Strong Words: 1in6 Thursdays on the Joyful Heart Foundation Blog
NO MORE. Strong words.
We’ve thought them, we’ve said them, we’ve worked on getting up the courage to speak them, we’ve shouted them, we’ve gone back into our pasts and spoken them to those who perpetrated against us. NO MORE.
No more what? No more abuse. No more sexual violence. It must end.
To bring an end to these epidemics, much has to change: societal attitudes, funding priorities, misplaced shame that survivors carry around with them every day. Over the past several years, activists, professionals and leaders from across the country have joined together to create NO MORE, a mutli-faceted movement to end domestic and sexual violence against women, men and children.
Today we’re highlighting a part of the NO MORE movement that points to an important reality—1 in 6 men in the United States had an unwanted or abusive sexual experience in childhood. Those 19 million men—men from every race, ethnic group, social class and region of the country—are our fathers and our sons, our brothers and our life partners; our friends and our colleagues.
The Joyful Heart Foundation, founded by actress and advocate Mariska Hargitay, in partnership with NO MORE and 1in6, a leading organization providing support and information to male survivors of childhood sexual abuse, today launched a new print series of the groundbreaking NO MORE PSA campaign.
In recent years, we’ve begun to hear more from men about their experiences of being sexually abused as children in families, neighborhoods, schools, athletic programs and faith communities. But, despite the diversity of these disclosures, our fixed and narrow ideas about how “real” men should respond to abuse can still limit our understanding about its actual impacts. What’s often lost is the fact that even the seemingly successful, strong, stoic and unemotional men we’re taught to admire, may very well be dealing with the effects of childhood sexual abuse.
This campaign is designed to challenge those mistaken ideas about men’s emotions, their successes and failures, strengths and weaknesses, their courage and shame.
If we are to become a society that engages openly about these issues, if we are to be a society that prioritizes healing, that makes it safe for a man to say “I was sexually abused as a child,” that celebrates a man’s decision to speak out without the concurrent belief that he is somehow weak, or damaged, or beyond repair, or that he owes some kind of explanation for how such a thing could happen to him, if the vision of such a society inspires us, we must say NO MORE to the prevailing attitudes that have cemented these issues in place for so long and made them so intractably difficult to change.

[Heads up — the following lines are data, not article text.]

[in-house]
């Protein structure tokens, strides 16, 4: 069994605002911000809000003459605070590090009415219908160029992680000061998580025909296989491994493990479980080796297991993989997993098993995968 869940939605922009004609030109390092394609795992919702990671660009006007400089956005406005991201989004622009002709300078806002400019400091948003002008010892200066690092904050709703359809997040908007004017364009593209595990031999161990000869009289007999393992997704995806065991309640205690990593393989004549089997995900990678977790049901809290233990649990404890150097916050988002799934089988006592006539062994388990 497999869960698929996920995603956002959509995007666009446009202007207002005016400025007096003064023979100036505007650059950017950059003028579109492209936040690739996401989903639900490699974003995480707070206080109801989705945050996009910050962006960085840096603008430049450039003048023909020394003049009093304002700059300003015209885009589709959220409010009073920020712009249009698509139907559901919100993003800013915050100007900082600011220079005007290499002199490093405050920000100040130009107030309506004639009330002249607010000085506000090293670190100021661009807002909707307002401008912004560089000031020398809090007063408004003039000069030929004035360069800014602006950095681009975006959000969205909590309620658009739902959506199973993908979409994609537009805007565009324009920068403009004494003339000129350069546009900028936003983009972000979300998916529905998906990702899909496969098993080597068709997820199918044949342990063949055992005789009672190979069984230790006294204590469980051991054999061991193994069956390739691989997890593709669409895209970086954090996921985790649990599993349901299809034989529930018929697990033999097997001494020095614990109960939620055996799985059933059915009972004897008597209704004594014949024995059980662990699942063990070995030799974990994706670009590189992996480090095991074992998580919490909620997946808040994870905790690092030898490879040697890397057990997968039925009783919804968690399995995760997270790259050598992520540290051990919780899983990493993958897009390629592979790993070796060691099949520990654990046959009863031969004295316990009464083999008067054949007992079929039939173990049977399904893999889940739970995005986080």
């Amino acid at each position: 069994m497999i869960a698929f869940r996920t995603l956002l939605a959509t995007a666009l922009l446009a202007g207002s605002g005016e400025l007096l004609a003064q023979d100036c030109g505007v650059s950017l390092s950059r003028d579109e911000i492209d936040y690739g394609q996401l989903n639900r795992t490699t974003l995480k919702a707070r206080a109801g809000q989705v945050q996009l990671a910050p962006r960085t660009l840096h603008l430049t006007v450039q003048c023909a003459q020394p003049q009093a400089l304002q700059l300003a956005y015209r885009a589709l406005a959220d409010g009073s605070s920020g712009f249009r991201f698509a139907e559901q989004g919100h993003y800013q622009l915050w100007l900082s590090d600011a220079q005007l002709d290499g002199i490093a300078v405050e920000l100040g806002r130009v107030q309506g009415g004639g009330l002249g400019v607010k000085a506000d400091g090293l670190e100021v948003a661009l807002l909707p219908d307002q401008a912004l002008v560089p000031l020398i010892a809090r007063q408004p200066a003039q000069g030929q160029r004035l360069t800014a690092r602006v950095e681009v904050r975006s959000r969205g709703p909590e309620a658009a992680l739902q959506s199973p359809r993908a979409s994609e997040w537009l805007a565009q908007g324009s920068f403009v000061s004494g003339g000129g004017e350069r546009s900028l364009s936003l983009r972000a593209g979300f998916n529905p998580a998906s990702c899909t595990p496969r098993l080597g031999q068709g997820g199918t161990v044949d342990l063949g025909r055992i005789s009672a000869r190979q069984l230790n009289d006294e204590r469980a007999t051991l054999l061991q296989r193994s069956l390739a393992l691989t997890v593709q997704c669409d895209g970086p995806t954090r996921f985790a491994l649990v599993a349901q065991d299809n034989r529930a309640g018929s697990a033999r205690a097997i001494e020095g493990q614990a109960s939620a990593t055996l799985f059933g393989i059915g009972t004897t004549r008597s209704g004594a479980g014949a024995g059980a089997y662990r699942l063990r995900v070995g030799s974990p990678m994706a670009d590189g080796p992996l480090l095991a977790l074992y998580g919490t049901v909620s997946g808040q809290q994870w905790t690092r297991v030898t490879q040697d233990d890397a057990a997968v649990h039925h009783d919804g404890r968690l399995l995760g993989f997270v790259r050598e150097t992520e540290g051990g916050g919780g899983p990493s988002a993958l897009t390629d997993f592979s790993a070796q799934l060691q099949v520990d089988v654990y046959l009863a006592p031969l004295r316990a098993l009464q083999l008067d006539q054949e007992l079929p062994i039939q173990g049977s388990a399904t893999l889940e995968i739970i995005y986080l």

A most vexing feature of those attitudes is that they are so often unspoken, woven deep into the fabric of our thinking—and our interactions with survivors. If we answer that statement with “We don’t have contact with any survivors,” let us think carefully about that 1 in 6 statistic. We interact with people who have suffered this kind of violence every day. And it is often those distorted expectations about men, which we’ve all learned, that keep us from creating—and being—a safe setting where a survivor can let his guard down.
The spirit of this campaign is counter-cultural: it seeks to reverse the silence and stoicism that is imposed on boys as a norm at an early age. And make no mistake, those same standards are often already at work within the survivor, who may reprimand himself with destructive messages like, “If I’d been a real man, this wouldn’t have happened to me,” “I just need to get over it,” “It wasn’t that bad, and it was a long time ago, so why am I making such a big deal about it?” By joining in and reinforcing those attitudes as a society, we practically guarantee men’s silence, and can postpone the possibility of healing.
And so we say: NO MORE.
All survivors—women and men, boys and girls—have suffered enough. It’s time we spoke openly, intelligently and compassionately about the men who have suffered the trauma of abuse, trauma that is often locked, powerful and raw and unprocessed, in the core of a person’s being.
We know that with support, men are healing, men are changing and living full emotional lives.
There is much to say and much to learn, and it begins with NO MORE.
Steve LePore is the Executive Director of 1in6. Peter Hermann is a founding board member of the Joyful Heart Foundation.